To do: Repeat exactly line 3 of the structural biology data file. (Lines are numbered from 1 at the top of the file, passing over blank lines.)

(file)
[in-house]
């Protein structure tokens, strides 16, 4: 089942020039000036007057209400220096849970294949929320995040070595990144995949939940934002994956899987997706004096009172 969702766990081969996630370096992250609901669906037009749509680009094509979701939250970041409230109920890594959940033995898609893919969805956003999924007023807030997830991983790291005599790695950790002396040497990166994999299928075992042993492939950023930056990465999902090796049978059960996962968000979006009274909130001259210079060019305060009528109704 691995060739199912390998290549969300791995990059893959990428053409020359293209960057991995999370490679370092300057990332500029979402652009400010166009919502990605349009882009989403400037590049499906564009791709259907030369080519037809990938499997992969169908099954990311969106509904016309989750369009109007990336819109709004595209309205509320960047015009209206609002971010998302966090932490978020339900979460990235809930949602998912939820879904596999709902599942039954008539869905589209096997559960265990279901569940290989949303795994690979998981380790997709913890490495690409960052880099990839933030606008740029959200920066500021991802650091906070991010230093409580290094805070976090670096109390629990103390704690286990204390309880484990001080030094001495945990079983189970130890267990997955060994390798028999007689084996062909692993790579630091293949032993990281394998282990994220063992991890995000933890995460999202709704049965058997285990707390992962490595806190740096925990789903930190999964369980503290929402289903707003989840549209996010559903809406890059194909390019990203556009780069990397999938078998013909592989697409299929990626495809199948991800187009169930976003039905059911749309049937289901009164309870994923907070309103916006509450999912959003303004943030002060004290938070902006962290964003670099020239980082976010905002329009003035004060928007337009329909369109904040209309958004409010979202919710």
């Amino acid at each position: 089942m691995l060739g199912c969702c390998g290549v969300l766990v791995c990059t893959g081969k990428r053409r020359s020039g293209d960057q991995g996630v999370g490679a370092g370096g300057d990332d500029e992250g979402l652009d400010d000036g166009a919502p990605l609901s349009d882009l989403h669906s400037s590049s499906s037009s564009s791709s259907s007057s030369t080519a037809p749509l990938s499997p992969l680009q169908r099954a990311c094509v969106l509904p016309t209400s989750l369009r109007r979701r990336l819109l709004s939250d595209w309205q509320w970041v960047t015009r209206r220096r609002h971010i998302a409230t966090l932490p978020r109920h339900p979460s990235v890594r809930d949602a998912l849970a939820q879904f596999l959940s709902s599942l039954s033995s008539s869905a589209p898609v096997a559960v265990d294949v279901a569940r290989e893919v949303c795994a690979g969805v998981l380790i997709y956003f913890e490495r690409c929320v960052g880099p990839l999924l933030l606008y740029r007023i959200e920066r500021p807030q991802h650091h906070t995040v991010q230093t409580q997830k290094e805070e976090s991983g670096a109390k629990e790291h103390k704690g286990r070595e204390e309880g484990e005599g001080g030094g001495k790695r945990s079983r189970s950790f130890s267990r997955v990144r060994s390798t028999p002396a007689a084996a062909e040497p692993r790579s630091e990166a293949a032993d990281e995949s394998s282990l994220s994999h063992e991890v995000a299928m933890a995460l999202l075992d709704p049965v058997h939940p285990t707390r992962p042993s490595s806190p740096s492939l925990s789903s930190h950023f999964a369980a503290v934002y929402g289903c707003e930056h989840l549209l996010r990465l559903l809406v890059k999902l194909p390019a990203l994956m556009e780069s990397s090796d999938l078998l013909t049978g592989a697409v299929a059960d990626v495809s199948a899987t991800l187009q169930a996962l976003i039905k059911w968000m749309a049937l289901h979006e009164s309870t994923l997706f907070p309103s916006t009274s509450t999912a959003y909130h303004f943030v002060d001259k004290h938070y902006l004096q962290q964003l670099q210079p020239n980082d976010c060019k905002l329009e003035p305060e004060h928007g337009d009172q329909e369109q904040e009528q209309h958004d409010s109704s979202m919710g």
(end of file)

């Amino acid at each position: 089942m691995l060739g199912c969702c390998g290549v969300l766990v791995c990059t893959g081969k990428r053409r020359s020039g293209d960057q991995g996630v999370g490679a370092g370096g300057d990332d500029e992250g979402l652009d400010d000036g166009a919502p990605l609901s349009d882009l989403h669906s400037s590049s499906s037009s564009s791709s259907s007057s030369t080519a037809p749509l990938s499997p992969l680009q169908r099954a990311c094509v969106l509904p016309t209400s989750l369009r109007r979701r990336l819109l709004s939250d595209w309205q509320w970041v960047t015009r209206r220096r609002h971010i998302a409230t966090l932490p978020r109920h339900p979460s990235v890594r809930d949602a998912l849970a939820q879904f596999l959940s709902s599942l039954s033995s008539s869905a589209p898609v096997a559960v265990d294949v279901a569940r290989e893919v949303c795994a690979g969805v998981l380790i997709y956003f913890e490495r690409c929320v960052g880099p990839l999924l933030l606008y740029r007023i959200e920066r500021p807030q991802h650091h906070t995040v991010q230093t409580q997830k290094e805070e976090s991983g670096a109390k629990e790291h103390k704690g286990r070595e204390e309880g484990e005599g001080g030094g001495k790695r945990s079983r189970s950790f130890s267990r997955v990144r060994s390798t028999p002396a007689a084996a062909e040497p692993r790579s630091e990166a293949a032993d990281e995949s394998s282990l994220s994999h063992e991890v995000a299928m933890a995460l999202l075992d709704p049965v058997h939940p285990t707390r992962p042993s490595s806190p740096s492939l925990s789903s930190h950023f999964a369980a503290v934002y929402g289903c707003e930056h989840l549209l996010r990465l559903l809406v890059k999902l194909p390019a990203l994956m556009e780069s990397s090796d999938l078998l013909t049978g592989a697409v299929a059960d990626v495809s199948a899987t991800l187009q169930a996962l976003i039905k059911w968000m749309a049937l289901h979006e009164s309870t994923l997706f907070p309103s916006t009274s509450t999912a959003y909130h303004f943030v002060d001259k004290h938070y902006l004096q962290q964003l670099q210079p020239n980082d976010c060019k905002l329009e003035p305060e004060h928007g337009d009172q329909e369109q904040e009528q209309h958004d409010s109704s979202m919710g």